Natural seawater and sea salts are also used as DS as well as brine solution from brackish water and seawater RO [69,70,71,73]. Pure and crude glycerol was also used as DS [68]. Fresh human urine and hydrolyzed human urine were used as DS, which stimulated up to 3010 kPa osmotic pressure [76], comparable with the osmotic pressure of seawater at 25 °C. Similar results were observed for synthetic urine (both fresh and hydrolyzed) prepared according to previous research [79]. The ammonia contents in urine, however, inhibits microalgae growth.

4.2. FO Membrane Type

Membrane-based cellulose triacetate (CTA) and polyamide thin film composite (TFC) are still dominant polymer manufactured as the FO membranes [80]. Leading manufacturers for FO membranes are Aquaporin, Porifera, HTI and Dow Filmtec. The use of those commercial FO membranes have offered considerably higher water fluxes, especially when coupled with the DS at higher concentrations. Better hydraulic performances are expected when applying more intrinsically superior FO membranes.

4.3. Dewatering Rate

Higher DS concentrations increase the dewatering rate to reach water fluxes of up to 55.4 L/m2.h, as shown by several reports summarized in Table 2. Nonetheless, the approach of using highly concentrated DSs shall be carefully considered. The recovery of the DS is one of the main energy consumption factors in FO. The application of concentrated DS can only be attractive when the availability is abundant without the need for recovery, i.e., RO brine used before discharge to the seawater. A more attractive scenario of FO is by the implementation of a stand-alone process when FO is truly energy efficient [64].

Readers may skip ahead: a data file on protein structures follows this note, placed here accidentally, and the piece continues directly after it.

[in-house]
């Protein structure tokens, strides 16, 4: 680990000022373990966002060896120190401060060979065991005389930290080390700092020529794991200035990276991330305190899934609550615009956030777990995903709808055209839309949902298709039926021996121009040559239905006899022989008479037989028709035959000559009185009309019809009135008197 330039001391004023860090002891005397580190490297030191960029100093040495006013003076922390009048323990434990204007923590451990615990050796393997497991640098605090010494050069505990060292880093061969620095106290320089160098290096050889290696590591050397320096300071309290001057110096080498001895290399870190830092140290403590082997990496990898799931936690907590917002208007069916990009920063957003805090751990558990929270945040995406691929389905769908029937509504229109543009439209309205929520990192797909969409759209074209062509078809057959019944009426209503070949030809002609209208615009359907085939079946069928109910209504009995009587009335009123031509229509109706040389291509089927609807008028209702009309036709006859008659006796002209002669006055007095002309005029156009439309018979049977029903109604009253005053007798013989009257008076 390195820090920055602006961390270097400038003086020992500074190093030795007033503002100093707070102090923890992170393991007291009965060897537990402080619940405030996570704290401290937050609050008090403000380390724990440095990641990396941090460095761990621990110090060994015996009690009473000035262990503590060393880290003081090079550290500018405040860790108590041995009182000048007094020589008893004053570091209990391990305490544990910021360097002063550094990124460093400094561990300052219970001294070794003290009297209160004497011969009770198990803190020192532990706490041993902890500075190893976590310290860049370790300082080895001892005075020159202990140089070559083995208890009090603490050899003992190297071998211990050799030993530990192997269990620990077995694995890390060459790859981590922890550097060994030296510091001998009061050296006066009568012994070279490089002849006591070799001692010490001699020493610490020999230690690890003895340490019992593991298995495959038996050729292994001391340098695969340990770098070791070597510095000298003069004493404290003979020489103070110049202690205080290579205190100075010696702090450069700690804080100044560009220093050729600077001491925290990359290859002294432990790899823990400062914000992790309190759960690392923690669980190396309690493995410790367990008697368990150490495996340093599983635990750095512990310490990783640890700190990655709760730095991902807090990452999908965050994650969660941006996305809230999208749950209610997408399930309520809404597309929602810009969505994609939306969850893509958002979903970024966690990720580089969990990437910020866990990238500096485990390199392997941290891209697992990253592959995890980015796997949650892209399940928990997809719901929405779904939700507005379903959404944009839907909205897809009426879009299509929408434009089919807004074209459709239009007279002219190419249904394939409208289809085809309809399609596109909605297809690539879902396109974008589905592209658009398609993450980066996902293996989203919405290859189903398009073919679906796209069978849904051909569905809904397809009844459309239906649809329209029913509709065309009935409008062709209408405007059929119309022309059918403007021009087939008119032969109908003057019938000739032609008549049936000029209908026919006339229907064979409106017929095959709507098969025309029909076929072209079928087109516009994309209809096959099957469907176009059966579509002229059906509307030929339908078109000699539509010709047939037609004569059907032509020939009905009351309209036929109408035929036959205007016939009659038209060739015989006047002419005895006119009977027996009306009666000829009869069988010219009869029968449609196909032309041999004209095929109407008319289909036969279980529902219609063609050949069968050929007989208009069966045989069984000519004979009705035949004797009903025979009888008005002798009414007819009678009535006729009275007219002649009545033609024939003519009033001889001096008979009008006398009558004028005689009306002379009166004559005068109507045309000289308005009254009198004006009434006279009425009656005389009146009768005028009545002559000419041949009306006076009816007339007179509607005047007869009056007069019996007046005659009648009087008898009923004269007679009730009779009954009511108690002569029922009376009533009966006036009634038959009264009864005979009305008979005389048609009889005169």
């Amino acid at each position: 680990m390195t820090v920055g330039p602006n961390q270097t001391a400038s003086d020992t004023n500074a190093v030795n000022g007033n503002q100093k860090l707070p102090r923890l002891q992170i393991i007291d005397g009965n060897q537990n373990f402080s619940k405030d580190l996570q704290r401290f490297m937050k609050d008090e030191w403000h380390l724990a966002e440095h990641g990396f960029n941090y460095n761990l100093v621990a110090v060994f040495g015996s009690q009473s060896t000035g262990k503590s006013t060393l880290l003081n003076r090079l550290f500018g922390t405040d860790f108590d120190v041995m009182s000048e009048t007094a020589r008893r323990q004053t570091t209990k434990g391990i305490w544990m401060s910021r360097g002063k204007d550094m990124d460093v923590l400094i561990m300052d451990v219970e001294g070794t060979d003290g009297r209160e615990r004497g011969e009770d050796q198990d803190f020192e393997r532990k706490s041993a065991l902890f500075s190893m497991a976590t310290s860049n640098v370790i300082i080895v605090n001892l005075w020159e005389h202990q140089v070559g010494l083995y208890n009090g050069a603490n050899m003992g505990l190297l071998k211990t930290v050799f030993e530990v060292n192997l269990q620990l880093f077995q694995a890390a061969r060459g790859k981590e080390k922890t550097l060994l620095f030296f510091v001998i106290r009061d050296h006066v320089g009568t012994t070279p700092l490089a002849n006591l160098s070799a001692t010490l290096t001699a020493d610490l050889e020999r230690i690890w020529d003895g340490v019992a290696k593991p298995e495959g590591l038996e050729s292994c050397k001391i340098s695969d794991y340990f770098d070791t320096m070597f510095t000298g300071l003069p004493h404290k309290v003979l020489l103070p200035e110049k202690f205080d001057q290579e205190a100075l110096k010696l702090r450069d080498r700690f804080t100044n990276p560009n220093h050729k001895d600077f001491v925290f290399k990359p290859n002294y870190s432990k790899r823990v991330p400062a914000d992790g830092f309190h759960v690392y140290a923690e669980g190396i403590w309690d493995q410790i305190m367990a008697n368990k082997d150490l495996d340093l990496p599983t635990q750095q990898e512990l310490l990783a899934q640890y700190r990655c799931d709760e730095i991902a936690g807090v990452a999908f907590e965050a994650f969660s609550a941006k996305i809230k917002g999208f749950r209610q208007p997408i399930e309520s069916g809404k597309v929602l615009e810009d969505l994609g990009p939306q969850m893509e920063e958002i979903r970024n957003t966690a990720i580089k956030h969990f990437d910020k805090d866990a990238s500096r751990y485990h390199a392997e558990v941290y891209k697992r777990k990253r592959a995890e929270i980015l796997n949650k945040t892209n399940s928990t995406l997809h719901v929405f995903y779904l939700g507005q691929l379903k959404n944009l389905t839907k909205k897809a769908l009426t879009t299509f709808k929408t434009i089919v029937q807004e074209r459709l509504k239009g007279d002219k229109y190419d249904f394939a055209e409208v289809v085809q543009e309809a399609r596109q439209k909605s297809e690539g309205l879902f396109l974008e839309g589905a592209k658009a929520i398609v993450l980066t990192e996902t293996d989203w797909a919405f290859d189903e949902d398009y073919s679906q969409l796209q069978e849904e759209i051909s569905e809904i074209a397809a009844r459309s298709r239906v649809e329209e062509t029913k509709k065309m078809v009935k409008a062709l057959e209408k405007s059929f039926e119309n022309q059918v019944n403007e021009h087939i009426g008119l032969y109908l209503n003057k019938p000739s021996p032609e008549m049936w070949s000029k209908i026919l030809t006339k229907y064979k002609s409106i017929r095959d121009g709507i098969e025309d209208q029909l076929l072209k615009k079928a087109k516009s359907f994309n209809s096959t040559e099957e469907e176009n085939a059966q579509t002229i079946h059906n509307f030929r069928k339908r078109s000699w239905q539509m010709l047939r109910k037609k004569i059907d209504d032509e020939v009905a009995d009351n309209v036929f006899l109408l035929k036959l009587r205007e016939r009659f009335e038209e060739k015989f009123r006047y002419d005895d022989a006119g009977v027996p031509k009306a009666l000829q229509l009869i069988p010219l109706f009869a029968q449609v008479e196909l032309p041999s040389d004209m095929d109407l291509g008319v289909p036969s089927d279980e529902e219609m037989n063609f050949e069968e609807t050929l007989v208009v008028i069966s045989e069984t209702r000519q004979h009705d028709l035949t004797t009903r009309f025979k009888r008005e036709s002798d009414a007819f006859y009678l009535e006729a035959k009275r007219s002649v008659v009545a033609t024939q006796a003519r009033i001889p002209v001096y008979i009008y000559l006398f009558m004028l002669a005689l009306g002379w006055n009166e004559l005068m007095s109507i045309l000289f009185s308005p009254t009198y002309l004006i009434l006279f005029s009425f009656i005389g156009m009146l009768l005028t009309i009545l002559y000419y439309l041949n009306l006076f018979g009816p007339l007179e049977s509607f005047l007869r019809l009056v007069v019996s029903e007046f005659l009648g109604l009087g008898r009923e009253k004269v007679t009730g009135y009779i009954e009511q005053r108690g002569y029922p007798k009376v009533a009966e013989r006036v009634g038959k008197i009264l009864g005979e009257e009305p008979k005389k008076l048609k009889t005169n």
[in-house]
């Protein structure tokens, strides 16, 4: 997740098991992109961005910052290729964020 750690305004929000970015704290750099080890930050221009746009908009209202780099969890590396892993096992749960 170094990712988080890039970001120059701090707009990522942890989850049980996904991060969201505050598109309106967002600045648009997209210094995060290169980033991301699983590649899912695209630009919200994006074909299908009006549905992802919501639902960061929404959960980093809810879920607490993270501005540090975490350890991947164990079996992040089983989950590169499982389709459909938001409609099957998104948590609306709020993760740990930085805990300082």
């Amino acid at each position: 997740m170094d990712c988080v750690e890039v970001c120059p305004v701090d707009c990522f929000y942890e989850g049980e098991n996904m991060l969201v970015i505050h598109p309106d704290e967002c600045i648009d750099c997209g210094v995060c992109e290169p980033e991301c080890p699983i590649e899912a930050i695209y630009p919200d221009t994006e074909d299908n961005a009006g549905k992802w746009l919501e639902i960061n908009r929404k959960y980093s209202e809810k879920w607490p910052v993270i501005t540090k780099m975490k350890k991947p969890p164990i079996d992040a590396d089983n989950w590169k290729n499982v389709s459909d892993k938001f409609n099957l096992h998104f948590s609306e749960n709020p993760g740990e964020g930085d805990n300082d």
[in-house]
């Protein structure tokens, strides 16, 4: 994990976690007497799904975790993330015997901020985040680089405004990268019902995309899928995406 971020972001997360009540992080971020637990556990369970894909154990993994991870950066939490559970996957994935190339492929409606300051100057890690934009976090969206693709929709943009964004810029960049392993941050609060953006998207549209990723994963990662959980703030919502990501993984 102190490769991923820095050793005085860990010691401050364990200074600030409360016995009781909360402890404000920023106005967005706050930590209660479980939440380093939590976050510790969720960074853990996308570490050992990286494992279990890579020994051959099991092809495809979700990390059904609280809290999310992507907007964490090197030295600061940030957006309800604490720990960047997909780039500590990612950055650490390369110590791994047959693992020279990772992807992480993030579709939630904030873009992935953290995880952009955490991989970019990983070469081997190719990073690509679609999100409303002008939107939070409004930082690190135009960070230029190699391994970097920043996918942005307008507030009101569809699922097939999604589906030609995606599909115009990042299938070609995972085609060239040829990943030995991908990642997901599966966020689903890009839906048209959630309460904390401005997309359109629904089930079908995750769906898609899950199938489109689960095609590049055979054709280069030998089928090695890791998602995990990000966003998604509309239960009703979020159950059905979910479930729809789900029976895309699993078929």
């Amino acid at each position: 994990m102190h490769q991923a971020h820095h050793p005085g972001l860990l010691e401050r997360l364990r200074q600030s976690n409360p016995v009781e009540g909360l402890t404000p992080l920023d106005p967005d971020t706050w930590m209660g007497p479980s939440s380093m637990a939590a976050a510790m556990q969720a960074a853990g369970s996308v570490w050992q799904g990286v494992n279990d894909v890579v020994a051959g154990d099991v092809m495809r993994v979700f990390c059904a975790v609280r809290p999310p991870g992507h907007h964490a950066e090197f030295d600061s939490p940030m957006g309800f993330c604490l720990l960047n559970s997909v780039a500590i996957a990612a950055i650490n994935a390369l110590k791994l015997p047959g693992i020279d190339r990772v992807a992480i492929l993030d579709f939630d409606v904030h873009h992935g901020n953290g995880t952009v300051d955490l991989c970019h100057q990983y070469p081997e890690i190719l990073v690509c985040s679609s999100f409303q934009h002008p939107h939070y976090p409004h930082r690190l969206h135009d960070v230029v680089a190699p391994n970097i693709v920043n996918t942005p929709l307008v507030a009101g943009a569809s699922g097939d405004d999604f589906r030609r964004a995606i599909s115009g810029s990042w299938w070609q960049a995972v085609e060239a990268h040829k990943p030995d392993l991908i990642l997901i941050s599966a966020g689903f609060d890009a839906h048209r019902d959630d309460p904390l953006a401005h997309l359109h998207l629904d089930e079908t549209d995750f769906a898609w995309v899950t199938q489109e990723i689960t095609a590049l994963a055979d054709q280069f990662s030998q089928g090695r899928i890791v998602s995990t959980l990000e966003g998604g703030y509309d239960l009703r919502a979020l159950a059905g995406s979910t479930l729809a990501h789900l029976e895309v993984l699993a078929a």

5. Future Perspectives

Significant progress has been made on the implementation of FO for microalgae harvesting and dewatering. FO has been seen as an attractive process for microalgae biomass separation due to its low energy consumption and its good resistance to membrane fouling. The research so far is focused on the exploration of different membrane types, a variation of DSs and their concentrations for specific microalgae broth as the FS. Most research is still addressing the proof-of-concept aspect and have been mostly done on a lab-scale standalone system. There is no comprehensive study so far reporting the feasibility of FO process in an upgraded scale. Therefore, only limited data are available and seem to be insufficient to fully address the potential of the FO process for microalgae harvesting and dewatering. Some perspectives on the further development of the FO process are presented, focusing on improving the process design and the membrane materials.
The combination of FO with other processes for microalgae harvesting and dewatering is proposed to enhance the overall process efficiency. Firstly, hybrid FO microalgae dewatering with fertigation processes can be implemented for agriculture systems in areas intruded by seawater. Seawater intrusion is a phenomenon where saline water penetrates into the coastal zone and diffuses into the freshwater aquifer [81]. Seawater intrusion is triggered by sea-level rises and changes in seaward groundwater discharge. Seawater intrusion leads an increase in the salinity of water in irrigation systems and reduces the yield of food crops such as paddy rice and maize [82]. Saline water intrusion increases soil and water salinity, promoting a shortage of grazing land and fodder crops for livestock production, as well as eliminating fresh fish species in the surface water aquifer [83]. At a larger scale, seawater intrusion on agricultural land leads to a change in rice cropping systems and land use patterns [84].